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Takeo Tanaka keeps his workshop, left by his father, on the first floor of a traditional, small-scale Kyoto home.

 

Nothing but peace and quiet; and with good reason! His near-silent work belies the rubbing of brushes on paper. Takeo Tanaka's Koseido workshop specializes in the technique of Hyogu.

The ancient craft involves mounting traditional Japanese Washi paper in order to create and also restore works of art onto scrolls, frames and folding screens.

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First produced in the eighth century, Byōbu - multi-paneled folding screens - were used in the imperial court and mainly in important ceremonies.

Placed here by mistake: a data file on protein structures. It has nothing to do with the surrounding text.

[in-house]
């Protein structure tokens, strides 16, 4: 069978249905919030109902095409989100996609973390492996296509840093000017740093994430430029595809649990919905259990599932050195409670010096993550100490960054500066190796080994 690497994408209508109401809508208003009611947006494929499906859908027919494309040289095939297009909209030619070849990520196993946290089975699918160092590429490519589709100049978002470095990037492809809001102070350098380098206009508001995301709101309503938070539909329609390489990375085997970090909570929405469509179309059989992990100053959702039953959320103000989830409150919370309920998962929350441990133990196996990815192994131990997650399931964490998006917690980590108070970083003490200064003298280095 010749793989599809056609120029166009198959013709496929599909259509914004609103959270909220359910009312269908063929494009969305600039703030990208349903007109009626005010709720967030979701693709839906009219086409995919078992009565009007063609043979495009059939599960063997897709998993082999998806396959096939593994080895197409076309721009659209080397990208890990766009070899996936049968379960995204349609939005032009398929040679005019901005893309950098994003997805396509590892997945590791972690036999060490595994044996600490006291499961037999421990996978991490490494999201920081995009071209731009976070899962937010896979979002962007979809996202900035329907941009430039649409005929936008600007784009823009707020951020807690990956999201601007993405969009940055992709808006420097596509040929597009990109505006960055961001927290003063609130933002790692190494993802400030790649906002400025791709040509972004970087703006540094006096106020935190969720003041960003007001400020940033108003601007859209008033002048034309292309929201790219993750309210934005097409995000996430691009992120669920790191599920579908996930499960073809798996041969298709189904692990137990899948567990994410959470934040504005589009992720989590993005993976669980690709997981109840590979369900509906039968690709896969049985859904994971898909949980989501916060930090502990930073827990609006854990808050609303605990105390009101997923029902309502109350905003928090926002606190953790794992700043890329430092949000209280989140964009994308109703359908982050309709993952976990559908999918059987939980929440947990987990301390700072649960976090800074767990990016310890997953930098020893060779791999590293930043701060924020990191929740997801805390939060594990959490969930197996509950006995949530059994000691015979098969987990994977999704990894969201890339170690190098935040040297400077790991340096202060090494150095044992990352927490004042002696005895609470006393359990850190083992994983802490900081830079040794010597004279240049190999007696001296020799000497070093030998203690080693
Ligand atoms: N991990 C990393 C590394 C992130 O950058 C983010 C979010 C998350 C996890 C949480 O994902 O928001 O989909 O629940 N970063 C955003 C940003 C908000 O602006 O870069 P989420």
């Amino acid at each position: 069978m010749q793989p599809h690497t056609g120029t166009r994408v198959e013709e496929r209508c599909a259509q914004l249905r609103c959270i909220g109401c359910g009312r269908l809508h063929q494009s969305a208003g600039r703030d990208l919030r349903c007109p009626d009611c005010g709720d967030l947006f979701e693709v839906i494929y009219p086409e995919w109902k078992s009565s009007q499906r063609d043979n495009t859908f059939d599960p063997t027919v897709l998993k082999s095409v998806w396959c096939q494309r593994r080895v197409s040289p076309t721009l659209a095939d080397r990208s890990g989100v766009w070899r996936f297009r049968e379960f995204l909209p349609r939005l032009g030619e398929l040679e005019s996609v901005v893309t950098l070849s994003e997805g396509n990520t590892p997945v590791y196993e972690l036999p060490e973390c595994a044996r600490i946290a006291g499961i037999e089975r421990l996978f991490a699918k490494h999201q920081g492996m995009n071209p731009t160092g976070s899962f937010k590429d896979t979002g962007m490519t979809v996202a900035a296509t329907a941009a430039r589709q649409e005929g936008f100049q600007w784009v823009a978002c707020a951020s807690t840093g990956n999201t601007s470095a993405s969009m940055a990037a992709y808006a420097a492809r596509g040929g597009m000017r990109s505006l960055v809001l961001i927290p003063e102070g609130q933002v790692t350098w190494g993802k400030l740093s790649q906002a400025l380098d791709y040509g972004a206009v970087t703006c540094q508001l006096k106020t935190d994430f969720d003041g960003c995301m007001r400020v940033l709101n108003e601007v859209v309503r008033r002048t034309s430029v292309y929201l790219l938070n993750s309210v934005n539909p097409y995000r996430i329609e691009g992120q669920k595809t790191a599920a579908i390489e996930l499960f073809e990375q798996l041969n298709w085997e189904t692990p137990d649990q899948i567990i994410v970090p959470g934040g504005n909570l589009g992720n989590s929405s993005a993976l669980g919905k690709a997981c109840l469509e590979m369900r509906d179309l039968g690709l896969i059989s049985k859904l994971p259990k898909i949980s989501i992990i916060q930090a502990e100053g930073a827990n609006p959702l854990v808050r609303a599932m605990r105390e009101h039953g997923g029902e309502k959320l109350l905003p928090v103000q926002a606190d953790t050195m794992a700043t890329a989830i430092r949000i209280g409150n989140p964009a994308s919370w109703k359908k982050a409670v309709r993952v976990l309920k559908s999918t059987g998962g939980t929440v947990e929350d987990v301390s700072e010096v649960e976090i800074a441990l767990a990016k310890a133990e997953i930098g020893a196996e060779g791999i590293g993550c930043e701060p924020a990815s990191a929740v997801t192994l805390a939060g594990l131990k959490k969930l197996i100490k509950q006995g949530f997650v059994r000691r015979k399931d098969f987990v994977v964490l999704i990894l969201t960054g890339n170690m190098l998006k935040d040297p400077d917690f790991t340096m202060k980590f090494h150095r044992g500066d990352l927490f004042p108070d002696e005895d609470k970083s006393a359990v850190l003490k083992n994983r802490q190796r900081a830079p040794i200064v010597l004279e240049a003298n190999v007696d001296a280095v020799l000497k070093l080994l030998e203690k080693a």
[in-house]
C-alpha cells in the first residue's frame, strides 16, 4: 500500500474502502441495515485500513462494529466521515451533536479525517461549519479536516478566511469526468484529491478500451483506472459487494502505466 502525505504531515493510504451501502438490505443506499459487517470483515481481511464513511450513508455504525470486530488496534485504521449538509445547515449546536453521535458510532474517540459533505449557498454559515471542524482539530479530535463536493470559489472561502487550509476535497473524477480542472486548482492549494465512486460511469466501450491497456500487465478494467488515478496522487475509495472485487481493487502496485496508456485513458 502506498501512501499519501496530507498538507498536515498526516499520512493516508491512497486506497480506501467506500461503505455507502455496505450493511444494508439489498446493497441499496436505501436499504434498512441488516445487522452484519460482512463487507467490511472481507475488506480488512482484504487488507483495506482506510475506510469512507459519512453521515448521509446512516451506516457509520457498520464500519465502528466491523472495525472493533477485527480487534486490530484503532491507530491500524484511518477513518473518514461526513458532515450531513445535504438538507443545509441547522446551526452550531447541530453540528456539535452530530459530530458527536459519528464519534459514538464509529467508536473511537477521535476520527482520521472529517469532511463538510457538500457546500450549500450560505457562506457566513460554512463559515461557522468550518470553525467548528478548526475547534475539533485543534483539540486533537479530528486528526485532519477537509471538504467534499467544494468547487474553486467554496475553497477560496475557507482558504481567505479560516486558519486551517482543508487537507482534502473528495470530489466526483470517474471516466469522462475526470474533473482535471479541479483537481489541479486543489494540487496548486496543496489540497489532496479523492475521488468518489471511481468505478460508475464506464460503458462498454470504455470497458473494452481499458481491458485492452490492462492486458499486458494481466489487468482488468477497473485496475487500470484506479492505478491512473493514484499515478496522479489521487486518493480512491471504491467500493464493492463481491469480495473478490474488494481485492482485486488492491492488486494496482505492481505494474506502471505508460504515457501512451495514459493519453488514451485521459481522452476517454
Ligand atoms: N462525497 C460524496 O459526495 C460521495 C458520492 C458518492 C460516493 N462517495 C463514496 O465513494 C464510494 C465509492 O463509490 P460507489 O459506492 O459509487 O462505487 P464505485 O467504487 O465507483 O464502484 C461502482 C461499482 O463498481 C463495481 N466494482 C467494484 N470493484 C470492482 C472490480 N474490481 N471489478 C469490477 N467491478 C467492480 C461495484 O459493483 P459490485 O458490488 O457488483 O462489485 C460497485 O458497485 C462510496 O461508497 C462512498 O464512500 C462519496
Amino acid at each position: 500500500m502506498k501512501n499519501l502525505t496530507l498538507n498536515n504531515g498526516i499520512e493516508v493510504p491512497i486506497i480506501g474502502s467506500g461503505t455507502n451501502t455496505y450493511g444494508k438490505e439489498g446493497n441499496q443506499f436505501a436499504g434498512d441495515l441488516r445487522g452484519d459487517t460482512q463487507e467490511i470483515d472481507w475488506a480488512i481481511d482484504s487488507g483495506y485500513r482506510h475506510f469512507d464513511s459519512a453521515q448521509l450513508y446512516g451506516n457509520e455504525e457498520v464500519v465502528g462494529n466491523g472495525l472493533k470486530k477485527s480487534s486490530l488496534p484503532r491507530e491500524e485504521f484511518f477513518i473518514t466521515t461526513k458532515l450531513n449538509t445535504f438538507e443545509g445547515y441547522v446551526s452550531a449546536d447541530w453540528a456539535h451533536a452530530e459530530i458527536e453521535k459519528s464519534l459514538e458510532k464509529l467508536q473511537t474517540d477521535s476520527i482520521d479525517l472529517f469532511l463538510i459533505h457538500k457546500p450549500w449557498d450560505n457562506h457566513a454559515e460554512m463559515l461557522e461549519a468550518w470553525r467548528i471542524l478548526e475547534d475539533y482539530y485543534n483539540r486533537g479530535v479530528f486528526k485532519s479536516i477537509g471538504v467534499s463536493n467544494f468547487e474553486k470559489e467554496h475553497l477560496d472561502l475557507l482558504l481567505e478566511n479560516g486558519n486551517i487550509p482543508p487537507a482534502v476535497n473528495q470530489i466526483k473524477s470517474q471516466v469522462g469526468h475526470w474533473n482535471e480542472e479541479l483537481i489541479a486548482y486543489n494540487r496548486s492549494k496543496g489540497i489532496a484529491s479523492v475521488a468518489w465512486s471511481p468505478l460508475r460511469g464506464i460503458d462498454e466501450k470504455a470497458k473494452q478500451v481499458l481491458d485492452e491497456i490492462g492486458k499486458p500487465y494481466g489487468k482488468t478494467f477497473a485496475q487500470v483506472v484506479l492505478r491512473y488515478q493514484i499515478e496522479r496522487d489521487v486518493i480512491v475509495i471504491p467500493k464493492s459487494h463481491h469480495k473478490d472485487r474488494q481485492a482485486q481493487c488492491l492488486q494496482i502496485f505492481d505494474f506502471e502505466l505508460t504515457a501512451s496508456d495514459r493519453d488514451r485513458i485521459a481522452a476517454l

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Aside from artistic application, the technique is used to create household objects such as sliding walls and folding screens. These are considered "Byōbu." Collaboration between Koseido and Garnier & Linker focused on household object use.

 

It is the product of research started in 2015 into ultra-light folding screens which even had paper hinges. The stretched paper provides a structure for designs adorned with gold leaves, platinum and Urushi lacquer.